The Unknown Citizen's Freedom The second to last line of The Unknown Citizen asks if JS/07/M/378 was free, in what ways is the main theme of the poem about freedom or the value of freedom?

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The poem is about the lack of freedom. The monstrous thing is that our numbered citizen doesn't seem to be particularly concerned that he has any. He did what he was told by the authorities; he was a good little boy for the nanny government.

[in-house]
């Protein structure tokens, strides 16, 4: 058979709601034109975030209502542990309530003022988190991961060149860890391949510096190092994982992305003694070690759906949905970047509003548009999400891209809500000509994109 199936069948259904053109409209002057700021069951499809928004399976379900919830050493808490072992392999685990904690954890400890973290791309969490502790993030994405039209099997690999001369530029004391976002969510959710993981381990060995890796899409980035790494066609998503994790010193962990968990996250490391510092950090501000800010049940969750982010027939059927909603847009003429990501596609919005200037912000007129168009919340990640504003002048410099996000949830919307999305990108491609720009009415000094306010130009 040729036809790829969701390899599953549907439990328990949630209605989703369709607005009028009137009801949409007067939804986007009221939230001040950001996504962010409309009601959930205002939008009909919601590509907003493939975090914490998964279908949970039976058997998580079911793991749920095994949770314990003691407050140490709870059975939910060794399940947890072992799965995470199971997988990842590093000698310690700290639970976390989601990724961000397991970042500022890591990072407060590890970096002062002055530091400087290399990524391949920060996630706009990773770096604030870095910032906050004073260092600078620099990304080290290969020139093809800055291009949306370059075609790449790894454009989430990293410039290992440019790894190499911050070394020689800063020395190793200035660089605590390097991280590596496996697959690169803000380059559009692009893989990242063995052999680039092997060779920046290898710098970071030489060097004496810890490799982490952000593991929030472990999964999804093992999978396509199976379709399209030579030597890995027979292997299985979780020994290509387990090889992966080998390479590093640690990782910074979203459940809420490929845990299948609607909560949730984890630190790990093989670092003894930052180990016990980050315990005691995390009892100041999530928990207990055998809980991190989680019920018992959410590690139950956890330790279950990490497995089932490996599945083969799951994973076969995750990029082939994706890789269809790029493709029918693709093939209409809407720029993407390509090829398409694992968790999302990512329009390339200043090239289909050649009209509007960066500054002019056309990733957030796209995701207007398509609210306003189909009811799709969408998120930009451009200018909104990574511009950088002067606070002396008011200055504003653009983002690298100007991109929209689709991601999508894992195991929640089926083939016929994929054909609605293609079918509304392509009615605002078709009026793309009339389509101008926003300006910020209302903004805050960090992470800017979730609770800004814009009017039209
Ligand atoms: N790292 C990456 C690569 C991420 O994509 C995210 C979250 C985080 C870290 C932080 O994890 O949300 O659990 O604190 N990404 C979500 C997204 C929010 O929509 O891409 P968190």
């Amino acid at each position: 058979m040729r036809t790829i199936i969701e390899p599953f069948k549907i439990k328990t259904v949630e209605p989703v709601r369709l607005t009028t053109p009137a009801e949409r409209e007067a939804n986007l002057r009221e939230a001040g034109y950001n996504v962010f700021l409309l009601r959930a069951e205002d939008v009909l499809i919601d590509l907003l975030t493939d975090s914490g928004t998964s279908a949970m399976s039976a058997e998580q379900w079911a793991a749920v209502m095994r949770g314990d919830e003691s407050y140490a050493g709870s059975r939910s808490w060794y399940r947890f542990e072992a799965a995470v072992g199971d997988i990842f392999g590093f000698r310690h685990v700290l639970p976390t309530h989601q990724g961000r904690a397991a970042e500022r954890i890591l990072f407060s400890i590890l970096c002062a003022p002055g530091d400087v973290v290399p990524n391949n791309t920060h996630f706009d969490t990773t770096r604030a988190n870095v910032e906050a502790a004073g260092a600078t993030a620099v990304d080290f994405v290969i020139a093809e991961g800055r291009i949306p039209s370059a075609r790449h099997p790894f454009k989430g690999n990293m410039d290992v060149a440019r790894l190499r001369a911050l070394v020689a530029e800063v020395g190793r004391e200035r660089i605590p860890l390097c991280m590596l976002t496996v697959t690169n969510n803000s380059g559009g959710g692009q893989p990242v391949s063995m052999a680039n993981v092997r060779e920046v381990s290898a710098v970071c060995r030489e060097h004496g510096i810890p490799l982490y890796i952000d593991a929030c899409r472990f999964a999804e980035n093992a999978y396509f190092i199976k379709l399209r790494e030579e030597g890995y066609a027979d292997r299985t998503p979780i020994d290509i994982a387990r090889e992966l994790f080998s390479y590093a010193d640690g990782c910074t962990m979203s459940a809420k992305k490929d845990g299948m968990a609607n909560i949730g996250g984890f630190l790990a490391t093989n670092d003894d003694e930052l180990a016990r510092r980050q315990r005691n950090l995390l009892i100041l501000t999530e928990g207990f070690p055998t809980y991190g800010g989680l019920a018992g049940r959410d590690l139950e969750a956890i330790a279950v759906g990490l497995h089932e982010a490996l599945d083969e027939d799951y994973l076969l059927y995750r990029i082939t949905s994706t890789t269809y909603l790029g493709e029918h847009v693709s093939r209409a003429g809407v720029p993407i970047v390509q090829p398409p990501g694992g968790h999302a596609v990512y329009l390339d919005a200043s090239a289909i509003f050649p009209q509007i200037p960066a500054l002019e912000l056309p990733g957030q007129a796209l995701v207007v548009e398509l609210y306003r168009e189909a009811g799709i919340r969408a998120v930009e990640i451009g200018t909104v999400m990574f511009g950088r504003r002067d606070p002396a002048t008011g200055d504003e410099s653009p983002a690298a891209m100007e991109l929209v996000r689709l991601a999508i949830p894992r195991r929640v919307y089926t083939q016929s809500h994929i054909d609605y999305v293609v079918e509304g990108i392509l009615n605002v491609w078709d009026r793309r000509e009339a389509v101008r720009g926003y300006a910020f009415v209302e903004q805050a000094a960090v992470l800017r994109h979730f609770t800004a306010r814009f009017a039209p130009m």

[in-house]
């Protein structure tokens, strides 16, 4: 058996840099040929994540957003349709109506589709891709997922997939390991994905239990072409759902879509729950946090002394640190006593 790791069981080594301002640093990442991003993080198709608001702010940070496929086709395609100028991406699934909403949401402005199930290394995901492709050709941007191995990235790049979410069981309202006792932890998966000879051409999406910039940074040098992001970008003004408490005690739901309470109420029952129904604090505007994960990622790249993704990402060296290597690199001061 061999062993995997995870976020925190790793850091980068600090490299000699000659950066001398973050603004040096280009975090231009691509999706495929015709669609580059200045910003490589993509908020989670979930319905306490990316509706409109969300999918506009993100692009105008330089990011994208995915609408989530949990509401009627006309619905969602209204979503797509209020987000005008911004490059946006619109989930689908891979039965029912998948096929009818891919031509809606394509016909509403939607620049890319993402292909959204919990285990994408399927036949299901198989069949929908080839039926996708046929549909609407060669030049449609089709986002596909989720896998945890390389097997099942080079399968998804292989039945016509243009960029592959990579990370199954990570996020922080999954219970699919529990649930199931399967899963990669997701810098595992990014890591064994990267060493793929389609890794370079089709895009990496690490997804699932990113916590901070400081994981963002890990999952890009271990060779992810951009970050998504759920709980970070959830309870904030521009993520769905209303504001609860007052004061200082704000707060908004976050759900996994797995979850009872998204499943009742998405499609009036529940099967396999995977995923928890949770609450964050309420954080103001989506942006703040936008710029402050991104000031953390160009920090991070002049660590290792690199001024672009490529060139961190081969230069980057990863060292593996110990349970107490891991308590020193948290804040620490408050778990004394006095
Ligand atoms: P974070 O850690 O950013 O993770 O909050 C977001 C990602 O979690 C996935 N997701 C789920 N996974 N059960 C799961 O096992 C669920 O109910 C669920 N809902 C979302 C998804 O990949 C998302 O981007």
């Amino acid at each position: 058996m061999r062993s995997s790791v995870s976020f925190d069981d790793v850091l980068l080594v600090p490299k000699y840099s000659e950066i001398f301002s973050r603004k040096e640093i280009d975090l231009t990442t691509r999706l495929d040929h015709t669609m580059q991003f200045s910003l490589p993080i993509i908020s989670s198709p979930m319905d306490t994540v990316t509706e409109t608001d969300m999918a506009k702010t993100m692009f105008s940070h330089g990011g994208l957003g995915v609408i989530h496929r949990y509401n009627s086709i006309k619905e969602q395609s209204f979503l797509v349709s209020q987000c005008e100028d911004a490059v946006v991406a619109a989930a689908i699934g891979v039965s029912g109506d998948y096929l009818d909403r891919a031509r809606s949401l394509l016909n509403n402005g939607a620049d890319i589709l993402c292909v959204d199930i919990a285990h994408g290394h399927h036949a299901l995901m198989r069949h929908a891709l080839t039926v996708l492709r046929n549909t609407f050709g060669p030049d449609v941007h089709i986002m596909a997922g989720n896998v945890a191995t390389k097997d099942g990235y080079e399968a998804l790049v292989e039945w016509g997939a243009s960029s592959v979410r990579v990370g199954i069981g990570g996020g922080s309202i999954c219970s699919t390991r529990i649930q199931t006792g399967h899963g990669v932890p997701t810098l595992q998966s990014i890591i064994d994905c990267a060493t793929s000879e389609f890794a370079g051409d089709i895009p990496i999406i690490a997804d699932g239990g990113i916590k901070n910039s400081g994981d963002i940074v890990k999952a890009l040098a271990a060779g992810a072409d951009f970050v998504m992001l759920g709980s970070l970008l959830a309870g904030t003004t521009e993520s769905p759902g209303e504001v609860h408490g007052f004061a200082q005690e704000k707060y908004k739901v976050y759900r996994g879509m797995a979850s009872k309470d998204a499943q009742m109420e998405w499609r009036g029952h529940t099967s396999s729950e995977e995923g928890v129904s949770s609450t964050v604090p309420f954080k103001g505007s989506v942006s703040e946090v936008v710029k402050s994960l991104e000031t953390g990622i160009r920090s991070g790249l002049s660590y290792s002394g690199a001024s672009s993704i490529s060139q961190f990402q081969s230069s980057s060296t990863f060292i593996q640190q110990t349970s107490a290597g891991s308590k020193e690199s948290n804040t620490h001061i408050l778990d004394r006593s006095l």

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"The Unknown Citizen," a poem by W. H. Auden, deals significantly with issues of freedom.  For example, the citizen is valued mainly because he serves the community, not because he freely pursues his own independence. He complies with the expectations of just about every organization of which he is a part.  He seems to feel no deep-seated hunger for personal liberty. He echoes popular opinion (rather than thinking for himself in any fundamental way). As the final lines imply, he never seems to have given much thought to the idea of freedom.

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